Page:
Saturday, February 21, 2009

Weather Mayhem

You may have wondered why I didn't update my blog for a couple days. Or, perhaps not. I'm going to explain my absence to you anyway.

As I left the office last Wednesday, our receptionist informed me about tornado warnings that were in effect until 8:00 that evening. Walking out the door I was immediately struck by the very warm temperatures - 71 degrees - and brilliant blue skies. Tornado warning? I didn't believe it. As I drove to my hair appointment I phoned my daughter and we both chuckled about the weather warning.

I was getting a hair cut in Peachtree City when the storms first appeared. Skies were churning an ominous green color and emergency sirens could be heard in the distance. Patrons in the salon were uneasy, but I urged my stylist to finish so I could leave. The salon receptionist came to tell me my daughter had phoned - a serious storm at her home in Tyrone was dropping large hail and heading toward my house (I live about 10 minutes away from their home in Fayetteville). The glass front windows in the salon were bowing in and out from the change in air pressure and creaked ominously. Still I urged Carol to finish quickly. I was concerned about my three pups at home alone.

By the time I made my way home, the main storm had passed. Temps had dropped 19 degrees in the wake of the storm. Driving by our neighborhood, the damage looked minimal. I continued to drive to our old home (currently empty and for sale) about a mile from our new house. The ground fog was so thick I couldn't see anything in front of me. I crawled along at about 10 mph until I reached the entrance to Ashley Forest. The crunching of tires on the road was deafening - I thought I was driving on debris from the storm and didn't realize I was driving on ice. Reaching our driveway on Gray Fox, I was stunned to see snow covering the lawn. Dummy me - it wasn't snow, it was ICE! Not just ice, but hail the size of tennis balls! Storm debris was everywhere.

Photo courtesy of Chere at Miss Priss Follies

We were fortunate to have sustained only minor damage. By comparison, many families lost entire homes. In all, 10 tornadoes touched down in our immediate area of Fayette and Coweta counties. The hail tore through our pool furniture and shredded every window screen. An insurance adjuster will determine the amount of damage to our roof, but already neighbors have reported serious damage. Thank goodness for insurance.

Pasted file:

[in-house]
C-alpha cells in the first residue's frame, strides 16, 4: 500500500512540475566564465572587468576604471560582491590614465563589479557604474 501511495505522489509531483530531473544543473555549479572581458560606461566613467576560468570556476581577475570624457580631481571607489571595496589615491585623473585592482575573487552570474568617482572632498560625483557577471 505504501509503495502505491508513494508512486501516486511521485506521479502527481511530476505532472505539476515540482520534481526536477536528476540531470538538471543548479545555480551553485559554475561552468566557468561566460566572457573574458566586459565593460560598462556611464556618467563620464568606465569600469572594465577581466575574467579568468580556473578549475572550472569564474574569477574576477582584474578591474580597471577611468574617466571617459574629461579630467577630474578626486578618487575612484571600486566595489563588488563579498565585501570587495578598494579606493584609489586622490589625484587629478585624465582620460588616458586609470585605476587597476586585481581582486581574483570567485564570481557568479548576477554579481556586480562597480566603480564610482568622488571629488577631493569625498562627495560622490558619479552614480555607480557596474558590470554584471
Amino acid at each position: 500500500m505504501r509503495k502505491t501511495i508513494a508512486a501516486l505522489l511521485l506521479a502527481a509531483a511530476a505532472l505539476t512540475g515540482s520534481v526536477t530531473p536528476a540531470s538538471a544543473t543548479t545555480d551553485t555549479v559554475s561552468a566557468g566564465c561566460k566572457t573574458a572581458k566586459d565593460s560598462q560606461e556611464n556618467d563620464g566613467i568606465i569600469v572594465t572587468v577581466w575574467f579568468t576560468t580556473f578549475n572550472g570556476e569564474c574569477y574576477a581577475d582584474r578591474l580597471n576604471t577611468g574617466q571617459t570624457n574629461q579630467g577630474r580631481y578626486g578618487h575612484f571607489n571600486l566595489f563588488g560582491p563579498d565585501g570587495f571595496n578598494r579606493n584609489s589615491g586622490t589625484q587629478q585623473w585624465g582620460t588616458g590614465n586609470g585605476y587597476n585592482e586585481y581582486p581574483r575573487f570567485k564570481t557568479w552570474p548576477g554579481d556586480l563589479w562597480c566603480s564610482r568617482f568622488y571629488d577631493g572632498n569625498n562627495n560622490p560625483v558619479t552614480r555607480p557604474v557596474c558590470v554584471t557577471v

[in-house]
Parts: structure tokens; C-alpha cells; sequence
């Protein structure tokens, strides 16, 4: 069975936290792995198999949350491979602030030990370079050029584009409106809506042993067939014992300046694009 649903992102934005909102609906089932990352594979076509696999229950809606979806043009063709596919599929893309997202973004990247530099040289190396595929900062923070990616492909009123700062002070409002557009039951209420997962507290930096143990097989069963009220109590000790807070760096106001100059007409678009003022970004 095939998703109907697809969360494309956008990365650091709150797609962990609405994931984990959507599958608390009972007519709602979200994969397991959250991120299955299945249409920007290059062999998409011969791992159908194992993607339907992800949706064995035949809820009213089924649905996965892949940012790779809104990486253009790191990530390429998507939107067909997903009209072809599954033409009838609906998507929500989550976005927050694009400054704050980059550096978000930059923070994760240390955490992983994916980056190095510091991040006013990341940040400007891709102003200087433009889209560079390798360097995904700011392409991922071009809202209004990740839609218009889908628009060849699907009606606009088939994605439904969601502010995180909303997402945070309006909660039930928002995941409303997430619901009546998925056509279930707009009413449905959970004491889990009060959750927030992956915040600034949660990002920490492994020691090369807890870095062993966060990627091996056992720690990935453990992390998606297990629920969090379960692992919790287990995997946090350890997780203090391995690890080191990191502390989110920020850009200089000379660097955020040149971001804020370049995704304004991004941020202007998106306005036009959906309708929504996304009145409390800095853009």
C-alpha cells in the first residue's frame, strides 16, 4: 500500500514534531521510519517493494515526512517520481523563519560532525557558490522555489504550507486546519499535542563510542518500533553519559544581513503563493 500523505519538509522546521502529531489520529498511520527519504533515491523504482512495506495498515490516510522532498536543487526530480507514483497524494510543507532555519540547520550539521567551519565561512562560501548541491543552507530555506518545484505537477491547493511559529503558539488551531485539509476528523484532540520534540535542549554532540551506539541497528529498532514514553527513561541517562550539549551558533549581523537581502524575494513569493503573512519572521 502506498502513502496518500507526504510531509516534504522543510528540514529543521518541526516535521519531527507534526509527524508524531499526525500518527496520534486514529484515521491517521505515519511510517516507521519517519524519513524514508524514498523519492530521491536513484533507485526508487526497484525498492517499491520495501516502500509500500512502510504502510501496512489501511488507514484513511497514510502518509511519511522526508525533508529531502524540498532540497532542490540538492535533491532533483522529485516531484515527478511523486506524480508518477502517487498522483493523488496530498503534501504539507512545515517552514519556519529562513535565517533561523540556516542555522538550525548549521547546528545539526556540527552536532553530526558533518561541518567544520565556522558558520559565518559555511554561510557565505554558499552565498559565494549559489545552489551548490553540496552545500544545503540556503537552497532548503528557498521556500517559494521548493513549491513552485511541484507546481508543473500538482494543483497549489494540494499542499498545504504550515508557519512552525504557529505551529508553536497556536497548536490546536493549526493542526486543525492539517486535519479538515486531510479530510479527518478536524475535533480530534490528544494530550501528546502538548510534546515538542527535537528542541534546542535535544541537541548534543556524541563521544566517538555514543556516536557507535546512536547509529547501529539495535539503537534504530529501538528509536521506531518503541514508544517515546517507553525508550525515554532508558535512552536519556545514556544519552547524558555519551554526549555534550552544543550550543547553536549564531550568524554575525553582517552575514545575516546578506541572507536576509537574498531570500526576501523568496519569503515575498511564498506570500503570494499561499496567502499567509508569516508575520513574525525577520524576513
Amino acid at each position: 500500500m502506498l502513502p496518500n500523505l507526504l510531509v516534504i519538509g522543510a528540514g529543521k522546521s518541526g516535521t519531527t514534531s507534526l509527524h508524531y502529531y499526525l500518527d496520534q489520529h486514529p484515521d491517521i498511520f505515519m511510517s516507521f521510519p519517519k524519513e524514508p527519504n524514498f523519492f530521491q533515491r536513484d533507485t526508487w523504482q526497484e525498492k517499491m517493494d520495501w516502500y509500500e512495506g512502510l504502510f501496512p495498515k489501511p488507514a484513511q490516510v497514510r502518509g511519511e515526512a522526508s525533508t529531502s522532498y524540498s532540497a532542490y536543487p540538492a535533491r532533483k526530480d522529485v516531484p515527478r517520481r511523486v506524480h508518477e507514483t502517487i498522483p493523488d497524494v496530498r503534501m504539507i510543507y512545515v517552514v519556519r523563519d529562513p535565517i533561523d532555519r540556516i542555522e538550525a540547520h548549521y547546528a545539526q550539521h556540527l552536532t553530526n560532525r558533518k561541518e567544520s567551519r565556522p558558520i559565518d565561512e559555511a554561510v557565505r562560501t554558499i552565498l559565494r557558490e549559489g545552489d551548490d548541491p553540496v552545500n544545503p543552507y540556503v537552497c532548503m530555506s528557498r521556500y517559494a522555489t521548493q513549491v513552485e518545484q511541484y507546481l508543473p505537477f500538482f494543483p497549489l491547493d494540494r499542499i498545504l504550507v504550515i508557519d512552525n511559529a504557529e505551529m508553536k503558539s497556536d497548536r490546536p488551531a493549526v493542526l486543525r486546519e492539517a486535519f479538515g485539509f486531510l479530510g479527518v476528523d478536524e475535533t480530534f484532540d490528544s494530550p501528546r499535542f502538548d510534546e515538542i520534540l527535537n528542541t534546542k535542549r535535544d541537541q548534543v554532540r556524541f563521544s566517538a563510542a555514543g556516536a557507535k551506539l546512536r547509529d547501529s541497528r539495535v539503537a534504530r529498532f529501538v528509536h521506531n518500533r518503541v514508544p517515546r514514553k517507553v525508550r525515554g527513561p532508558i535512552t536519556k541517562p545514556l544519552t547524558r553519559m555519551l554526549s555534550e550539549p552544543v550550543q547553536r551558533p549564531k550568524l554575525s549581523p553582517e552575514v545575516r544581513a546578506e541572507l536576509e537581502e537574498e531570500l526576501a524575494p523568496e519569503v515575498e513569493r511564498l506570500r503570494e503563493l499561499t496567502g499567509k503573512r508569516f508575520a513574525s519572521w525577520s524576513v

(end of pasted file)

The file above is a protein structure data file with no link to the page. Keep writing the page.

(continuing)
While the hail shown below doesn't look all that serious, let me explain. I collected several large hail stones to take home. I knew Doughboy wouldn't believe me, so I planned to place them in the freezer to show him later. Arriving home to Annelise Park, everything was dark. The street lamps were unlit and there were no lights in homes. It was eerily dark except for the flash of lightening every where. I sat in a dark house, alone with my pups, with nothing but candle light and the natural gas fireplace for comfort. I played solitaire on my laptop computer waiting for the power to be restored. I eventually gave up my wait and went to bed. I watched the flash of lightening through our bedroom windows until finally falling asleep. Somewhere around 3:00am Thursday the power came on. That is the reason I haven't posted. And that is why the hail stones don't appear as big as they were when first collected - they melted quite a bit while the power was off. But they are still BIG! View more hail photos at my friend's blog here. She lives a mile away from me in the opposite direction of our old house. According to a local newspaper article, hail the size of grapefruit was documented. Grapefruit!

Yes, it could have been much, much worse. My heart and prayers are with the families who lost everything; however, our severe weather season is only just beginning. I can only hope our luck continues to hold.

8 comments:

Mental P Mama said...

That was some scary stuff. I'm glad you are okay, and hope the rest of the storm season spares you.

Deb said...

Glad you are safe and did not sustain any serious damage. Fred and I watched the storms bounce all around us and wondered about our Fayetteville friends.
You know you can slice the hail in half and determine the number of rings in it? This tells you how many times the hail bounced up and down in the atmosphere gaining size. Glen Burns told me that!

The Weaver of Grass said...

I have read about such hail Debra but never seen it - so thank you for posting the photographs. Such weather must be terrifying. Glad you are OK> as you say thank goodness for insurance - that and you being unhurt are all that matters. Sad for those who lost a lot = let us hope they too are insured.

S said...
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Sarah S. said...

That sounds really scary! I am glad you only got a minimal amount of damage!

Country Girl said...

Oh my God! I didn't see this until now. I didn't know Chere lived that close. Saw hers last night and should have come right here! Oh, my.

Pam said...

I grew up in Conyers and at the age of 11 (1973) a tornado hit our house and we lost the entire roof. It's something I will never forget. Glad you are all safe.

Judyann said...

Oh My GOSH. That is amazing.